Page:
An ex-pediatrician accused of raping and sexually assaulting scores of his young patients over a decade will await a judge's decision after a one-day trial in which the graphic testimony moved women to tears and drove others from the courtroom.
Prosecutors on Tuesday presented their case against Earl Bradley to a judge in southern Delaware, just miles from his former office in Lewes. Witnesses painted the 58-year-old, gray-bearded former doctor as a predator who covertly videotaped naked patients during exams and who raped young victims or forced them to perform oral sex.
"The rapes were violent, they were brutal," state police Detective Scott Garland testified. "... The violence we were seeing was significant, and beyond anything I had ever witnessed. Nothing had prepared me for it."
Prosecutors gave Sussex County Superior Judge William Carpenter Jr. hours of graphic video evidence to review, recorded by Bradley himself, documenting the abuse. On the tapes are a total of 86 victims dating to 1998, prosecutors said. All but one were young girls with an average age of 3.
If convicted, Bradley could face life in prison for each of the 14 rape charges against him. He also is charged with assault and sexual exploitation of a child.
The judge will decide the case since Bradley waived his right to a jury trial after his lawyers were unsuccessful in suppressing video evidence against him. He did not indicate when he would rule, but the outcome hardly seems in doubt.
Bradley's defense lawyers did not cross-examine either of the prosecution's witnesses, both Delaware state police detectives. Instead, Bradley's state-appointed lawyer Dean Johnson began by reminding the judge of the defense's objection to the videos' admission. Defense lawyers had previously argued unsuccessfully that the videos were improperly seized from Bradley's office and are expected to pursue an appeal on that issue.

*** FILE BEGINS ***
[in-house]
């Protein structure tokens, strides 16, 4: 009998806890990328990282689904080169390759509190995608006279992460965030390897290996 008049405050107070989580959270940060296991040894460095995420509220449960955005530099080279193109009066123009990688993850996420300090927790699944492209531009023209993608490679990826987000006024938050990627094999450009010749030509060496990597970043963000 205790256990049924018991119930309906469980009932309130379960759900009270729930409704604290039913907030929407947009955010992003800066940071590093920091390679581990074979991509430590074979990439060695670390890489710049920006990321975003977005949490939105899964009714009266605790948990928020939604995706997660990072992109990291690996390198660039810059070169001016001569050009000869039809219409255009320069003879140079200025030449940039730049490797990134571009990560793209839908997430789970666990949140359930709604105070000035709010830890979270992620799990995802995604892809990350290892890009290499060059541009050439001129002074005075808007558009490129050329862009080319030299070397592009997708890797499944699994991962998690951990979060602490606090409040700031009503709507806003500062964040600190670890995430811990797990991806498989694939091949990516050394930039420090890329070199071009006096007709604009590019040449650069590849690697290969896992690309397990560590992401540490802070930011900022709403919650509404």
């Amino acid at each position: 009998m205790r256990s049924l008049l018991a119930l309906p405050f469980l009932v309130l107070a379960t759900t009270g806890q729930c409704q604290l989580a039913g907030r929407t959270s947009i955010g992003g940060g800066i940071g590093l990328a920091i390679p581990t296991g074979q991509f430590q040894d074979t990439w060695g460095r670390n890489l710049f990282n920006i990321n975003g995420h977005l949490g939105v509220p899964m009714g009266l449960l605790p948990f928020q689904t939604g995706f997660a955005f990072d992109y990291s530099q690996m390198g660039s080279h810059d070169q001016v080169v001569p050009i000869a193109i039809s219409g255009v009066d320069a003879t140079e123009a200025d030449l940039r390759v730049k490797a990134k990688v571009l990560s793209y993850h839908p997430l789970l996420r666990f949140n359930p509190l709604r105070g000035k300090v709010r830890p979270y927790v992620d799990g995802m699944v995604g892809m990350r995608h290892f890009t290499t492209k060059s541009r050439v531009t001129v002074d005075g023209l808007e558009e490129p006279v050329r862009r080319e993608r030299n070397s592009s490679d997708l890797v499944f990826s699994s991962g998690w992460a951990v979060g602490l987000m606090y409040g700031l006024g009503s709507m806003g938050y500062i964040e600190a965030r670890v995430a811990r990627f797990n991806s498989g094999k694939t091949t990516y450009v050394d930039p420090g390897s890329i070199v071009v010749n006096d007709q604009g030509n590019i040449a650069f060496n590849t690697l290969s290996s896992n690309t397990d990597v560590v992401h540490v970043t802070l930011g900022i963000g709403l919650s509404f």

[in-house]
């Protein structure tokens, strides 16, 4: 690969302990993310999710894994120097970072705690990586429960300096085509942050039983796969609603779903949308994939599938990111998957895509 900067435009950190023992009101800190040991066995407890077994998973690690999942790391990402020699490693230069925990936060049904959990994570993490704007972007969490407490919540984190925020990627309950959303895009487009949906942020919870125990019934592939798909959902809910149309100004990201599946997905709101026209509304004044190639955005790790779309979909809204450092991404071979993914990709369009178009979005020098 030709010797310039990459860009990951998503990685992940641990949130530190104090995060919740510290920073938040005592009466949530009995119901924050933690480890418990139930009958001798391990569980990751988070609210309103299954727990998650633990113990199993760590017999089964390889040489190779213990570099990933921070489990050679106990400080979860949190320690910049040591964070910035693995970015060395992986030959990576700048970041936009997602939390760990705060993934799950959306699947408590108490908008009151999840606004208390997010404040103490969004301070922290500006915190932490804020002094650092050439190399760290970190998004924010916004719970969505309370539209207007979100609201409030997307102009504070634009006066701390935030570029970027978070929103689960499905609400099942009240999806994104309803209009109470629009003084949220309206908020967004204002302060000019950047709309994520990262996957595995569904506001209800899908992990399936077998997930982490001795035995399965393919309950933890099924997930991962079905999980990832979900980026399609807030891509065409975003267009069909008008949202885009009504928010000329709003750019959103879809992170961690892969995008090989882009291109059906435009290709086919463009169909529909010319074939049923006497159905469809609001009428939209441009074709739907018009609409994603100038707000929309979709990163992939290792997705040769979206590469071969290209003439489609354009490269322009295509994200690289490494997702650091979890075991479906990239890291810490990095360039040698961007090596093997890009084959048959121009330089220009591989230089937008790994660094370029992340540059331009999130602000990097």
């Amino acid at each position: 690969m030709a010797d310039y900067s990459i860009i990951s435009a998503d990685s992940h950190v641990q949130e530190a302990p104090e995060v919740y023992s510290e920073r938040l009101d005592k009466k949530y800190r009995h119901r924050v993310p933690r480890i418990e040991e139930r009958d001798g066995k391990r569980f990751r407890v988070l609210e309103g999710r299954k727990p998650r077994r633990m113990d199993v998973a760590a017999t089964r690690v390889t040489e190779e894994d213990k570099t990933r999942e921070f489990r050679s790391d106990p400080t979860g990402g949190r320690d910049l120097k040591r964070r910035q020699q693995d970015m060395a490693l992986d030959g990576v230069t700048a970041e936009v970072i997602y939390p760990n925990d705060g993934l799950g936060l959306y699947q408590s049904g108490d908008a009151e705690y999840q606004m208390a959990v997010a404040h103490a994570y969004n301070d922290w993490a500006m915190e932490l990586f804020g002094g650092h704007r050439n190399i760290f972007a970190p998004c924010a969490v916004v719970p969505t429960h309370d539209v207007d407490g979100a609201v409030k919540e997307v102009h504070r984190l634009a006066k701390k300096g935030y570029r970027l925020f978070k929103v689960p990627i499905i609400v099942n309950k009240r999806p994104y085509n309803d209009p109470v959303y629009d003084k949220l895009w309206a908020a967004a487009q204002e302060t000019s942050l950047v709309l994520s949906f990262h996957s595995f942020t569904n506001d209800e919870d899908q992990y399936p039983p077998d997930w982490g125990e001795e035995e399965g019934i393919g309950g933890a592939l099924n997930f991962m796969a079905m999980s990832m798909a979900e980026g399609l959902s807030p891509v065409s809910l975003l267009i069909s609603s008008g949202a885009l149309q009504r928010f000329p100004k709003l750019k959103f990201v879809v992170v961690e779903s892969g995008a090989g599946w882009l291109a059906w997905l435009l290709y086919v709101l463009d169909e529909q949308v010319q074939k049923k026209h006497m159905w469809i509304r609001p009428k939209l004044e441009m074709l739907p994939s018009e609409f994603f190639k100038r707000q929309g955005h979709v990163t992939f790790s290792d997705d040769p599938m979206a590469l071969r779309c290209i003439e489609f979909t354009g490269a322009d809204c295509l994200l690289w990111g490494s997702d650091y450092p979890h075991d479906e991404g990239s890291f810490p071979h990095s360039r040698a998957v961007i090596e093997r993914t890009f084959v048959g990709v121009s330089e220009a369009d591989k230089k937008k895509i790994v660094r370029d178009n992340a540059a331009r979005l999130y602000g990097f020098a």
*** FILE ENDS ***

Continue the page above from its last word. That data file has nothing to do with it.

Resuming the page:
Any appeal would have to wait until after sentencing, however, which likely would be months after the judge rules. Any appeal would be heard by Delaware's Supreme Court. It would be unlikely that a three-judge panel of the court, or the full court itself, would hear any appeal before next year.
Dressed in a gray prison jumpsuit, Bradley said little during Tuesday's four-hour trial, speaking only when the judge asked a few questions, including whether he wanted to testify. He squinted through heavy glasses and often stared at the wall or the defense table. He never took the stand.
Instead, the judge and those in the courtroom listened to detectives who described how Bradley had developed a variety of ruses to conceal his abuse.
Garland, a computer forensics expert, reviewed the more than 13 hours of video taken from Bradley's office complex. He said Bradley had pocket-sized pen cameras he would use to surreptitiously record a child's genitals during exams, often with parents in the room.
To get his victims away from their parents, Bradley would offer toys kept in the office's basement, said the other witness, Det. Thomas Elliott. Another recurring theme was to explain that a child had received an especially painful shot and that the sugar from a Popsicle could help ease the pain, Garland said. Children were then taken alone for a treat and abused.
"You can see the child has a Popsicle in her hand during the course of some of the rapes," Garland said.
Videos of the abuse were filed and categorized in folders with names like "Summer Best," Garland said, with some protected by software that looked and acted like a safe and required an eight-digit password.
The detective's testimony about the videos included describing Bradley with his hands wrapped tightly around the heads of young children, violently forcing them to perform oral sex on him. When Bradley was finished the assaults, he would sometimes lift up the young victims by the head and throw them several feet onto a couch in the rear of the building at his office complex where investigators found the videos, Garland said. Sometimes he would perform "rescue breathing" and chest rubs to revive the semiconscious victims, the detective said.
Some witnesses in the courtroom sobbed during that description, and one couple stormed out, slamming the door.
About 50 observers were in the courtroom at the trial's start, though some had trickled out by the end of the day. Passions were clearly running high. The Associated Press has not identified the relatives of victims in the case in order to protect the identities of children who are alleged victims of the sexual abuse.
One woman who did not want to be identified but said she was the grandmother of one of the alleged victims said she wished she could shoot Bradley.
Associated Press writer Randall Chase contributed to this report.